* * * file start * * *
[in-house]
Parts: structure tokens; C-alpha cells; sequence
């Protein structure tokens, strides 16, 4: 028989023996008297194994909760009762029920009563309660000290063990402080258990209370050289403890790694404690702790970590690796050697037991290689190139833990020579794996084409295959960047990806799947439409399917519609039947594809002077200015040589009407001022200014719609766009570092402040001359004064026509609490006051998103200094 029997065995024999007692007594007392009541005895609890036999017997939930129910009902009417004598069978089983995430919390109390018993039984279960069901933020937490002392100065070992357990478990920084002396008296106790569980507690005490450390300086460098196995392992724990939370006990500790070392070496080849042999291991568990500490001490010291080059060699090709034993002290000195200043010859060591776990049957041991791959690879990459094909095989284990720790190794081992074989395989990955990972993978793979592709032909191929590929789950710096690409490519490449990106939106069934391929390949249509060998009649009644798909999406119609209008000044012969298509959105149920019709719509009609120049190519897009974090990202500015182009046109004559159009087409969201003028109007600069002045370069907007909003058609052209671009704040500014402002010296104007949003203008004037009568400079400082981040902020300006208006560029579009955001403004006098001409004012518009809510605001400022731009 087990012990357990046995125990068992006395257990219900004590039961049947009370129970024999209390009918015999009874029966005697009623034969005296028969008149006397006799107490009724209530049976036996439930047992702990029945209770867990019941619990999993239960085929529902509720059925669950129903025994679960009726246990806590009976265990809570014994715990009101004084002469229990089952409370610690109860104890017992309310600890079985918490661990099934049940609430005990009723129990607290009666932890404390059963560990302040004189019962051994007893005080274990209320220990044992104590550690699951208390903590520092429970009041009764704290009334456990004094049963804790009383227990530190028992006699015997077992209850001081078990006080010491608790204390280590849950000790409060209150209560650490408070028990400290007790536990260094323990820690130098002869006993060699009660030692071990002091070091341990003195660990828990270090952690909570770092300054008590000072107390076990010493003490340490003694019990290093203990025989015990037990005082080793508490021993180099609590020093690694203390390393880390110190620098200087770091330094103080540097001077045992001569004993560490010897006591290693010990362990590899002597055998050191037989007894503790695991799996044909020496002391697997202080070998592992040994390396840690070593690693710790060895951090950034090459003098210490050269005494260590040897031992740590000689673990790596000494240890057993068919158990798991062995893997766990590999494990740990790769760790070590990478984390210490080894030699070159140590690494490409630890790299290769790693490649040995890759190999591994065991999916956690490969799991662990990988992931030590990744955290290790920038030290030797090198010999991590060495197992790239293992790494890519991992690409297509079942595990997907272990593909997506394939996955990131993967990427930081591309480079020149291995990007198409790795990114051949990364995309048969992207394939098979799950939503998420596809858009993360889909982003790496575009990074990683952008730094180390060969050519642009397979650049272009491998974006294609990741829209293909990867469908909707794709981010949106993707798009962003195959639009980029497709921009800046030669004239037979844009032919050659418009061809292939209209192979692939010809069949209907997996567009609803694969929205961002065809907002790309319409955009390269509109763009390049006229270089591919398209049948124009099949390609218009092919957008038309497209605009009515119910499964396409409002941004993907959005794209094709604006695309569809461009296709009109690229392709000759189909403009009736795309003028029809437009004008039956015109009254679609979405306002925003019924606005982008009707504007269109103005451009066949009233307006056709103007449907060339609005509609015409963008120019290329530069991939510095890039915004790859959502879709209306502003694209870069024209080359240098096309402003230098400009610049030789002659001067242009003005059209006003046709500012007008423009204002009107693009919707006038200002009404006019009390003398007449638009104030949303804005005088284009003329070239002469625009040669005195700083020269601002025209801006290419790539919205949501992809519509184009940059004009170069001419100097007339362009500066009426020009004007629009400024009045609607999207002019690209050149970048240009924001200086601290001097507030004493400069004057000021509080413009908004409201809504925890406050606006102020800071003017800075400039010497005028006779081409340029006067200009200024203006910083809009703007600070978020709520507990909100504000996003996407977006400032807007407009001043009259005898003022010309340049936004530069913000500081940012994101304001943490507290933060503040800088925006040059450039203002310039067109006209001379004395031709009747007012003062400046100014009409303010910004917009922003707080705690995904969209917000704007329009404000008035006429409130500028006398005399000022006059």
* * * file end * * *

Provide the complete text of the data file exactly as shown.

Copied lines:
[in-house]
Parts: structure tokens; C-alpha cells; sequence
């Protein structure tokens, strides 16, 4: 028989023996008297194994909760009762029920009563309660000290063990402080258990209370050289403890790694404690702790970590690796050697037991290689190139833990020579794996084409295959960047990806799947439409399917519609039947594809002077200015040589009407001022200014719609766009570092402040001359004064026509609490006051998103200094 029997065995024999007692007594007392009541005895609890036999017997939930129910009902009417004598069978089983995430919390109390018993039984279960069901933020937490002392100065070992357990478990920084002396008296106790569980507690005490450390300086460098196995392992724990939370006990500790070392070496080849042999291991568990500490001490010291080059060699090709034993002290000195200043010859060591776990049957041991791959690879990459094909095989284990720790190794081992074989395989990955990972993978793979592709032909191929590929789950710096690409490519490449990106939106069934391929390949249509060998009649009644798909999406119609209008000044012969298509959105149920019709719509009609120049190519897009974090990202500015182009046109004559159009087409969201003028109007600069002045370069907007909003058609052209671009704040500014402002010296104007949003203008004037009568400079400082981040902020300006208006560029579009955001403004006098001409004012518009809510605001400022731009 087990012990357990046995125990068992006395257990219900004590039961049947009370129970024999209390009918015999009874029966005697009623034969005296028969008149006397006799107490009724209530049976036996439930047992702990029945209770867990019941619990999993239960085929529902509720059925669950129903025994679960009726246990806590009976265990809570014994715990009101004084002469229990089952409370610690109860104890017992309310600890079985918490661990099934049940609430005990009723129990607290009666932890404390059963560990302040004189019962051994007893005080274990209320220990044992104590550690699951208390903590520092429970009041009764704290009334456990004094049963804790009383227990530190028992006699015997077992209850001081078990006080010491608790204390280590849950000790409060209150209560650490408070028990400290007790536990260094323990820690130098002869006993060699009660030692071990002091070091341990003195660990828990270090952690909570770092300054008590000072107390076990010493003490340490003694019990290093203990025989015990037990005082080793508490021993180099609590020093690694203390390393880390110190620098200087770091330094103080540097001077045992001569004993560490010897006591290693010990362990590899002597055998050191037989007894503790695991799996044909020496002391697997202080070998592992040994390396840690070593690693710790060895951090950034090459003098210490050269005494260590040897031992740590000689673990790596000494240890057993068919158990798991062995893997766990590999494990740990790769760790070590990478984390210490080894030699070159140590690494490409630890790299290769790693490649040995890759190999591994065991999916956690490969799991662990990988992931030590990744955290290790920038030290030797090198010999991590060495197992790239293992790494890519991992690409297509079942595990997907272990593909997506394939996955990131993967990427930081591309480079020149291995990007198409790795990114051949990364995309048969992207394939098979799950939503998420596809858009993360889909982003790496575009990074990683952008730094180390060969050519642009397979650049272009491998974006294609990741829209293909990867469908909707794709981010949106993707798009962003195959639009980029497709921009800046030669004239037979844009032919050659418009061809292939209209192979692939010809069949209907997996567009609803694969929205961002065809907002790309319409955009390269509109763009390049006229270089591919398209049948124009099949390609218009092919957008038309497209605009009515119910499964396409409002941004993907959005794209094709604006695309569809461009296709009109690229392709000759189909403009009736795309003028029809437009004008039956015109009254679609979405306002925003019924606005982008009707504007269109103005451009066949009233307006056709103007449907060339609005509609015409963008120019290329530069991939510095890039915004790859959502879709209306502003694209870069024209080359240098096309402003230098400009610049030789002659001067242009003005059209006003046709500012007008423009204002009107693009919707006038200002009404006019009390003398007449638009104030949303804005005088284009003329070239002469625009040669005195700083020269601002025209801006290419790539919205949501992809519509184009940059004009170069001419100097007339362009500066009426020009004007629009400024009045609607999207002019690209050149970048240009924001200086601290001097507030004493400069004057000021509080413009908004409201809504925890406050606006102020800071003017800075400039010497005028006779081409340029006067200009200024203006910083809009703007600070978020709520507990909100504000996003996407977006400032807007407009001043009259005898003022010309340049936004530069913000500081940012994101304001943490507290933060503040800088925006040059450039203002310039067109006209001379004395031709009747007012003062400046100014009409303010910004917009922003707080705690995904969209917000704007329009404000008035006429409130500028006398005399000022006059």